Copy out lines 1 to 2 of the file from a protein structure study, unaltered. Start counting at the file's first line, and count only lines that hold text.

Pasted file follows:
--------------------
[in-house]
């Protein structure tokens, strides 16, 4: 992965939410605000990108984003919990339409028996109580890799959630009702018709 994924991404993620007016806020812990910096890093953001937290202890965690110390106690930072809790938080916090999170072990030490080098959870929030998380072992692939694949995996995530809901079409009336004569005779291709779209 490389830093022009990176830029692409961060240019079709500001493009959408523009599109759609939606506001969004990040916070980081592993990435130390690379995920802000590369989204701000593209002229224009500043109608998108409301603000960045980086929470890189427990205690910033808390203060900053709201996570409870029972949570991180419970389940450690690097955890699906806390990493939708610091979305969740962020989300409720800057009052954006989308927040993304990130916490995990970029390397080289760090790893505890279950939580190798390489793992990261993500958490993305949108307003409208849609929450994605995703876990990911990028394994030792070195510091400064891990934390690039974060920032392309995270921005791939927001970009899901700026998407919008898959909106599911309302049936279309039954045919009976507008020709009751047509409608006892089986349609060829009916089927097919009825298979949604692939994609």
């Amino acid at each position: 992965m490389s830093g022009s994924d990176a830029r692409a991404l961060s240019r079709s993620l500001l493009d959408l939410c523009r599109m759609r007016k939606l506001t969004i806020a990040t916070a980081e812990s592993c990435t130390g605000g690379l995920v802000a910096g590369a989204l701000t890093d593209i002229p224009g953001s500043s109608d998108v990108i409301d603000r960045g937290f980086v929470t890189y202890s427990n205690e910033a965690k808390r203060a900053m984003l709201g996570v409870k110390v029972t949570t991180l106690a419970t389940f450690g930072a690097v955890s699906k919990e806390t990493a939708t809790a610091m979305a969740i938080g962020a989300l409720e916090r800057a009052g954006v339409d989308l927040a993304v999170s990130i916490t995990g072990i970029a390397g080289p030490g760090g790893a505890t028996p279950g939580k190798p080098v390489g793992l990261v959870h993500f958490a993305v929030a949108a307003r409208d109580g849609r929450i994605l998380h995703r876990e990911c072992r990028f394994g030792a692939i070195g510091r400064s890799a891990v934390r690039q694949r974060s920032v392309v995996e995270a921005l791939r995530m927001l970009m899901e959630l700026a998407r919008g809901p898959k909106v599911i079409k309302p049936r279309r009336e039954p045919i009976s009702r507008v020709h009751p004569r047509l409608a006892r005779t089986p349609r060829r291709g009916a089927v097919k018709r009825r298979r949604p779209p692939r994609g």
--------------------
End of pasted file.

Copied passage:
[in-house]
């Protein structure tokens, strides 16, 4: 992965939410605000990108984003919990339409028996109580890799959630009702018709 994924991404993620007016806020812990910096890093953001937290202890965690110390106690930072809790938080916090999170072990030490080098959870929030998380072992692939694949995996995530809901079409009336004569005779291709779209 490389830093022009990176830029692409961060240019079709500001493009959408523009599109759609939606506001969004990040916070980081592993990435130390690379995920802000590369989204701000593209002229224009500043109608998108409301603000960045980086929470890189427990205690910033808390203060900053709201996570409870029972949570991180419970389940450690690097955890699906806390990493939708610091979305969740962020989300409720800057009052954006989308927040993304990130916490995990970029390397080289760090790893505890279950939580190798390489793992990261993500958490993305949108307003409208849609929450994605995703876990990911990028394994030792070195510091400064891990934390690039974060920032392309995270921005791939927001970009899901700026998407919008898959909106599911309302049936279309039954045919009976507008020709009751047509409608006892089986349609060829009916089927097919009825298979949604692939994609």